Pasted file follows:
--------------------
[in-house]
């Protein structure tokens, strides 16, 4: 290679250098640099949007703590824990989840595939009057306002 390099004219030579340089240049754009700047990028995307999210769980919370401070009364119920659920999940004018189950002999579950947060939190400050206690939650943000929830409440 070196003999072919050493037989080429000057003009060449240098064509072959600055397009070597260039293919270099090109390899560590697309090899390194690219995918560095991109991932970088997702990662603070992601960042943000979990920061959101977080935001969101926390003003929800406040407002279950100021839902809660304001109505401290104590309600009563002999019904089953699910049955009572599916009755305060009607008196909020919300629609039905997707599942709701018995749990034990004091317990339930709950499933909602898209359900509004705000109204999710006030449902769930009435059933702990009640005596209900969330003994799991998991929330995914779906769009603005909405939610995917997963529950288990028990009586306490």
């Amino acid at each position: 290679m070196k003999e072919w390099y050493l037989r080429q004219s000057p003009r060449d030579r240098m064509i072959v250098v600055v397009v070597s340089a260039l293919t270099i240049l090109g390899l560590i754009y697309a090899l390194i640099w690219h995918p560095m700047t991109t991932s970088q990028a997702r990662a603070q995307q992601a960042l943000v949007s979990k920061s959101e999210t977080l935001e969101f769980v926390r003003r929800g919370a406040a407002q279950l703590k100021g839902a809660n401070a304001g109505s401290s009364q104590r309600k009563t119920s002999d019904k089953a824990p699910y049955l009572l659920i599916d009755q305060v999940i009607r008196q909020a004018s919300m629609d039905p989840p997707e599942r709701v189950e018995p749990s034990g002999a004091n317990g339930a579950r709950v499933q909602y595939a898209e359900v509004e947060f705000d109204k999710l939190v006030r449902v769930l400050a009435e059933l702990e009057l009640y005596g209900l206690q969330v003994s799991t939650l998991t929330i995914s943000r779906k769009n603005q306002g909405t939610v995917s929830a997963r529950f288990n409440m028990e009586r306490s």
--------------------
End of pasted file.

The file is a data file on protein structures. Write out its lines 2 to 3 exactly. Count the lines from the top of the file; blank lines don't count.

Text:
């Protein structure tokens, strides 16, 4: 290679250098640099949007703590824990989840595939009057306002 390099004219030579340089240049754009700047990028995307999210769980919370401070009364119920659920999940004018189950002999579950947060939190400050206690939650943000929830409440 070196003999072919050493037989080429000057003009060449240098064509072959600055397009070597260039293919270099090109390899560590697309090899390194690219995918560095991109991932970088997702990662603070992601960042943000979990920061959101977080935001969101926390003003929800406040407002279950100021839902809660304001109505401290104590309600009563002999019904089953699910049955009572599916009755305060009607008196909020919300629609039905997707599942709701018995749990034990004091317990339930709950499933909602898209359900509004705000109204999710006030449902769930009435059933702990009640005596209900969330003994799991998991929330995914779906769009603005909405939610995917997963529950288990028990009586306490």
């Amino acid at each position: 290679m070196k003999e072919w390099y050493l037989r080429q004219s000057p003009r060449d030579r240098m064509i072959v250098v600055v397009v070597s340089a260039l293919t270099i240049l090109g390899l560590i754009y697309a090899l390194i640099w690219h995918p560095m700047t991109t991932s970088q990028a997702r990662a603070q995307q992601a960042l943000v949007s979990k920061s959101e999210t977080l935001e969101f769980v926390r003003r929800g919370a406040a407002q279950l703590k100021g839902a809660n401070a304001g109505s401290s009364q104590r309600k009563t119920s002999d019904k089953a824990p699910y049955l009572l659920i599916d009755q305060v999940i009607r008196q909020a004018s919300m629609d039905p989840p997707e599942r709701v189950e018995p749990s034990g002999a004091n317990g339930a579950r709950v499933q909602y595939a898209e359900v509004e947060f705000d109204k999710l939190v006030r449902v769930l400050a009435e059933l702990e009057l009640y005596g209900l206690q969330v003994s799991t939650l998991t929330i995914s943000r779906k769009n603005q306002g909405t939610v995917s929830a997963r529950f288990n409440m028990e009586r306490s």